My friend and I decided that we could not allow this to continue. The least we could do was to offer our assistance and it could either be accepted or rejected.
‘Look there!’ my friend said, pointing to a man pushing a wheelchair on which his wife and child were seated. ‘That is how it should be.’ The seated lady was reciting from the Quran while the child on her lap and her husband were repeating the verses after her. It was truly the united and bonded family that Islam refers to and that we all cherish. The wife’s recitation seemed to fortify her husband’s resolve and it seemed that his strides got stronger, longer and more focused as they put more distance between us and them.
We turned to the trio that had initially caught our attention and approached the young husband. We gently and in simple English offered to push the wheelchair on behalf of his wife. He looked be- mused and did not respond. My friend then gesticulated wildly to show our exact intentions.
A smile crossed the husband’s face. ‘We want the barakah (reward) of assisting our father to perform his tawaaf,’ my friend said.
The husband started laughing and replied in impeccable English. ‘Please ask her to allow someone else to push my father,’ he said. ‘But ask her to allow me to be that person and receive the barakah.’
I realised that the interactions that we had witnessed between them was of him pleading to do the physical task of pushing the wheelchair and her vehemently refusing.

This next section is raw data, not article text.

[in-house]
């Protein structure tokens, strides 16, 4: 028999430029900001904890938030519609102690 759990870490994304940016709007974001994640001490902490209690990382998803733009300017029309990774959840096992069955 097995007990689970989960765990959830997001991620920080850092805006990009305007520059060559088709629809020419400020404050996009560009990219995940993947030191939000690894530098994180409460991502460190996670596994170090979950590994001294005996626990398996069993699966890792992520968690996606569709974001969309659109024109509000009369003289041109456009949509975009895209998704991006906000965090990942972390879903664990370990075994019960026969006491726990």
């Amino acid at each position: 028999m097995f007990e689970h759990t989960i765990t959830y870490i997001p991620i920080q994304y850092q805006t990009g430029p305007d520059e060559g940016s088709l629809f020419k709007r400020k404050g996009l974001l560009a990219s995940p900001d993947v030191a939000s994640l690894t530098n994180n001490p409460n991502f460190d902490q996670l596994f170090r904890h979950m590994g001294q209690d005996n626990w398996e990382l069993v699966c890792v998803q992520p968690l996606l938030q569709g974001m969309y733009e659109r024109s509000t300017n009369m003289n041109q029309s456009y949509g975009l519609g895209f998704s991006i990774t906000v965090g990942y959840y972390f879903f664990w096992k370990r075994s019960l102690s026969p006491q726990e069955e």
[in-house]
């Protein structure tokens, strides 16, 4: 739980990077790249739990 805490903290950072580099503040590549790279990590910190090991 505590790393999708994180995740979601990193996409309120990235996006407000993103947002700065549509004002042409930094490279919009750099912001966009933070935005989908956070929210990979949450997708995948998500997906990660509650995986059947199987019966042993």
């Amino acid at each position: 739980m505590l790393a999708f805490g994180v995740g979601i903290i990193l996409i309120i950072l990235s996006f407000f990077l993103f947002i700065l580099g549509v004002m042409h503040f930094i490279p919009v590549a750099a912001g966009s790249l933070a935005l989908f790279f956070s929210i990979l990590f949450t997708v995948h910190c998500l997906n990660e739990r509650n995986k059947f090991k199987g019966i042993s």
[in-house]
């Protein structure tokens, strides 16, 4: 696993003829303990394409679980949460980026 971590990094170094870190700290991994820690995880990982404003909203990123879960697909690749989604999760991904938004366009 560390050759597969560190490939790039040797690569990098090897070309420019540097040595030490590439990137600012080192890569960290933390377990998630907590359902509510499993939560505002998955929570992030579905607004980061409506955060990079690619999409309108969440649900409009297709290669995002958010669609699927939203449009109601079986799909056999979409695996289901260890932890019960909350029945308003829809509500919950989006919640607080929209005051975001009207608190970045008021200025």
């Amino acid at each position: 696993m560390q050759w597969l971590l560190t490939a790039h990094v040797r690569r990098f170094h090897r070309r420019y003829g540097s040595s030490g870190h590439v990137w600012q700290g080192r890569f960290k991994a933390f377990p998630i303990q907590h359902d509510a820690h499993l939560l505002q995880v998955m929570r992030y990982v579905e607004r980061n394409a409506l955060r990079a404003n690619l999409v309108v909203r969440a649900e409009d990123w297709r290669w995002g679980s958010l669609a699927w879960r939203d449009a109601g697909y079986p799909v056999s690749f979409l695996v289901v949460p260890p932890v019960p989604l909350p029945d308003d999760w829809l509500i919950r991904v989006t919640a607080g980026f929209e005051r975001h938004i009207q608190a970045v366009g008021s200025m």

He informed us that his father had always been a benefactor to his wife’s family since they were small children. He had paid for her schooling and college education, and they had made him the happiest man on earth when the two decided to get married.
His wife overheard the conversation and started elaborating in perfect English. ‘I always wanted to repay my father-in-law in what- ever way I could. When he asked us to accompany him on Hajj, we were elated but realised that we could not afford it. He paid for everything and we were even more humbled by his noble gesture.
‘I pledged that I would perform tawaaf with him on at least one occasion. He suffered a stroke which left him weakened and mostly wheelchair-bound. The least I could do was this tawaaf. Yes, I tire easily but that is because I am so unfit. So now I am getting fit and getting rewarded,’ she said. ‘Yes, and preventing me from getting the reward,’ her husband butted in.
‘No, your permission for me to do this will guarantee you Allah’s blessings,’ she replied.
The next morning, my friend and I sat at our usual place. ‘I don’t think your favourite person is going to be served by his wife today. She sprained her ankle severely yesterday and is unable to walk. In fact, I advised her to use a wheelchair,’ I said.
‘She is probably going to wheel up and down to serve him,’ my friend sarcastically replied. Just then, the couple entered the break- fast room, the husband gently pushing the wheelchair. He pulled away one of the chairs at the table and manoeuvred her wheelchair into a comfortable position. Then an amazing sight unfolded. He walked up and down serving her. ‘Yo,’ my friend exclaimed. ‘We have not reached Arafah yet and already miracles are happening!’